World Health Day: Skin Care from around the World
Today is World Health Day. Did you know that some of our best skin care routines in modern times come from ancient traditions, observations, and lessons learned from cultures across the globe? It's nice to give thanks to our global skin care "roots" - the sharing of information and the evolutionary process that form the building blocks for some of the best skin care routines that we still use today.
Here is a sampling of ancient skin care wisdom from across the globe:
Coconut oil in Polynesia
Polynesians have long known that coconut oil is an excellent moisturizer. It's also a natural anti-Staph aureus fighter. Polynesian women know that coconut oil brightens the shine of hair, too. I use coconut oil as a key ingredient in my Natural Face and Body Butter Cream. This lovely cream is much nicer on skin than coconut oil, which leaves a greasy and heavy feel.
Australian Tea Tree Oil
In Australia the Melaleuca tree is the source of tea tree oil. This well-known home remedy was originally an aboriginal folk remedy used to treat many problems. It has general antimicrobial properties and has been used for everything from skin infections to bug bites. Some people even put a few drops into water and use as a mouth gargle for dental health.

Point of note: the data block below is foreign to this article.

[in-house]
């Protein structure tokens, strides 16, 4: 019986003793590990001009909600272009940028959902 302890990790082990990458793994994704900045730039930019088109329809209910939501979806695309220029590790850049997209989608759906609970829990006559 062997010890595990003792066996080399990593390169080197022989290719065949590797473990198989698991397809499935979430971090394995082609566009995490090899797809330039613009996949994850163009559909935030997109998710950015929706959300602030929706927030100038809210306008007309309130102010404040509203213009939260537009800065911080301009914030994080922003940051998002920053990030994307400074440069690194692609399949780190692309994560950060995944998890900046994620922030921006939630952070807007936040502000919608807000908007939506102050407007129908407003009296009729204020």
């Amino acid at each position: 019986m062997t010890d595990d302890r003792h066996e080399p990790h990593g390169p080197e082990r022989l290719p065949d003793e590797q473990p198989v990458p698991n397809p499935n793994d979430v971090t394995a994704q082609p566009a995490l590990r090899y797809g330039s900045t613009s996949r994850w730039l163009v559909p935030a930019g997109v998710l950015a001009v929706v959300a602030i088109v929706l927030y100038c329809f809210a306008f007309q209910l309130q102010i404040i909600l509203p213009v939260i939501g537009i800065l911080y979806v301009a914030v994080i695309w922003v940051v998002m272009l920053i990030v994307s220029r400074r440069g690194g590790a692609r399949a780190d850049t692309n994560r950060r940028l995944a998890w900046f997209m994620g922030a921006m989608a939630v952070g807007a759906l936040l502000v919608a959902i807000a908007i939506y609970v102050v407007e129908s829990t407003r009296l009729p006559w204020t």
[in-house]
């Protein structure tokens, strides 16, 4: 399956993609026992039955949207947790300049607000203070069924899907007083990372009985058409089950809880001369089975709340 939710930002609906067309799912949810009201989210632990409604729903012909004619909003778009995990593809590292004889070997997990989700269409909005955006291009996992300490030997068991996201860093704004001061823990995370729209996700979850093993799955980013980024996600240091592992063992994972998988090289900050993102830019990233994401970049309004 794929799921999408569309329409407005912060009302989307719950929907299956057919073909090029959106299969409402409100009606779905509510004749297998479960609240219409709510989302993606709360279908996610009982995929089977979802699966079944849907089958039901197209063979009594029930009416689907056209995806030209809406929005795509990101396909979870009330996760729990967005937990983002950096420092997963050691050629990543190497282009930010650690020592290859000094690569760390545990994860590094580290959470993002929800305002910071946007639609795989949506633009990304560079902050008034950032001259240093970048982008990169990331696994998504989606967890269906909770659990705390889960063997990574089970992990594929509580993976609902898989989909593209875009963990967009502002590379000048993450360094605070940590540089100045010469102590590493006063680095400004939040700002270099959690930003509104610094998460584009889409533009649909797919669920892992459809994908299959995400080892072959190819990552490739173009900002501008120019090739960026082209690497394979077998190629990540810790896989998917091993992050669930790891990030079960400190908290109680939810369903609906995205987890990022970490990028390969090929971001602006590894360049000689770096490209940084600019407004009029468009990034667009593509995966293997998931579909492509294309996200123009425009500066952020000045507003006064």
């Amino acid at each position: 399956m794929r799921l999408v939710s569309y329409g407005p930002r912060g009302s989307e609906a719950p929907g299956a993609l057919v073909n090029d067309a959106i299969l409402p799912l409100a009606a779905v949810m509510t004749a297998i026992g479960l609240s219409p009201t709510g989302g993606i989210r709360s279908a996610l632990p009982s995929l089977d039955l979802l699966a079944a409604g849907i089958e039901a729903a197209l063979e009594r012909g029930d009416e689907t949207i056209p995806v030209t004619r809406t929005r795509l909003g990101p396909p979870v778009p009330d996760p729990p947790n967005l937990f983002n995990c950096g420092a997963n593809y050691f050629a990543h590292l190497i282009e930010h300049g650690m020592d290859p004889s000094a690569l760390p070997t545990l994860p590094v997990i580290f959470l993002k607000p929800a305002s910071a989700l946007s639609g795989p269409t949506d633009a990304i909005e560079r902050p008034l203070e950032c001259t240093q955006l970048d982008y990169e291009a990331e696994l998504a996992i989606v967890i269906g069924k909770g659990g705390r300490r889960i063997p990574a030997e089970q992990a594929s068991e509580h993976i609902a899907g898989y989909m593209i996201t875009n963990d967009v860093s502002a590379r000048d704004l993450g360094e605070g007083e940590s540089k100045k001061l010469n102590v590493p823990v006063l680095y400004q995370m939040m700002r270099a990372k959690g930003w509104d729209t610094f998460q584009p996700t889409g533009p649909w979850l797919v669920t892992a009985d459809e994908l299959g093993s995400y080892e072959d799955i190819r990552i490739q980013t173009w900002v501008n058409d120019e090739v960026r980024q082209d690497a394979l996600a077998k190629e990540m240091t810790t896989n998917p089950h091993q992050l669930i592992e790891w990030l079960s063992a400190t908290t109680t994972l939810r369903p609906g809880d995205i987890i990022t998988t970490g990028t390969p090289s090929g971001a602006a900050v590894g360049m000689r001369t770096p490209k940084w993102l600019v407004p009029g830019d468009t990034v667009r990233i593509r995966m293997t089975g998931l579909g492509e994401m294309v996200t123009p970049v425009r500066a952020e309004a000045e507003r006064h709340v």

New Zealand Manuka honey
This is a time-honored folk remedy for skin infections. It's currently gaining favor in traditional medicine for treatment of non-healing ulcers.
Dead Sea Salts from Eastern Israel
Israel is home to the Dead Sea and Dead Sea salts have been a skin remedy dating back to at least biblical times most notably for psoriasis. Adding mineral-rich Dead Sea salts to the bath can give relief from skin itching.
Bag Balm from the United States
The early United States gave us Bag Balm, a US folk remedy for treating dry chapped hands and peeling nails. It is also touted as a healing ointment for superficial wounds and cracked fingertip fissures. First discovered by Vermont dairy farmers, it's now a staple in the cupboard of many homes. I'm a fan and use Bag Balm to heal cracked nails and fissured fingertips. I combine it with the best hand care products in my Dry Skin Hand Repair Kit.
Cleopatra was one of the first to use AHAs
Egypt has a colorful history that catches our imagination. We can thank Cleopatra, the queen of Ancient Egypt, for a number of today's beauty treatments, including clay masks, exfoliating scrubs, the early AHA movement (she used milk baths with lactic acid), and almond oil as a general skin oil. I'm a huge AHA fan. Glycolic acid is the smallest and most powerful AHA for skin to fight the signs of skin aging such as flaking, dullness, roughness, crepey skin and age spots. My Glycolic Acid Anti-Wrinkle Face Cream and Ultra-Fast Triple Action Body Smoothing Kit capture the best benefits of glycolic acid - from ancient to modern times, the best skin care traditions endure.
Happy World Health Day - enjoy skin care traditions that have survived and evolved from ancient to modern times included!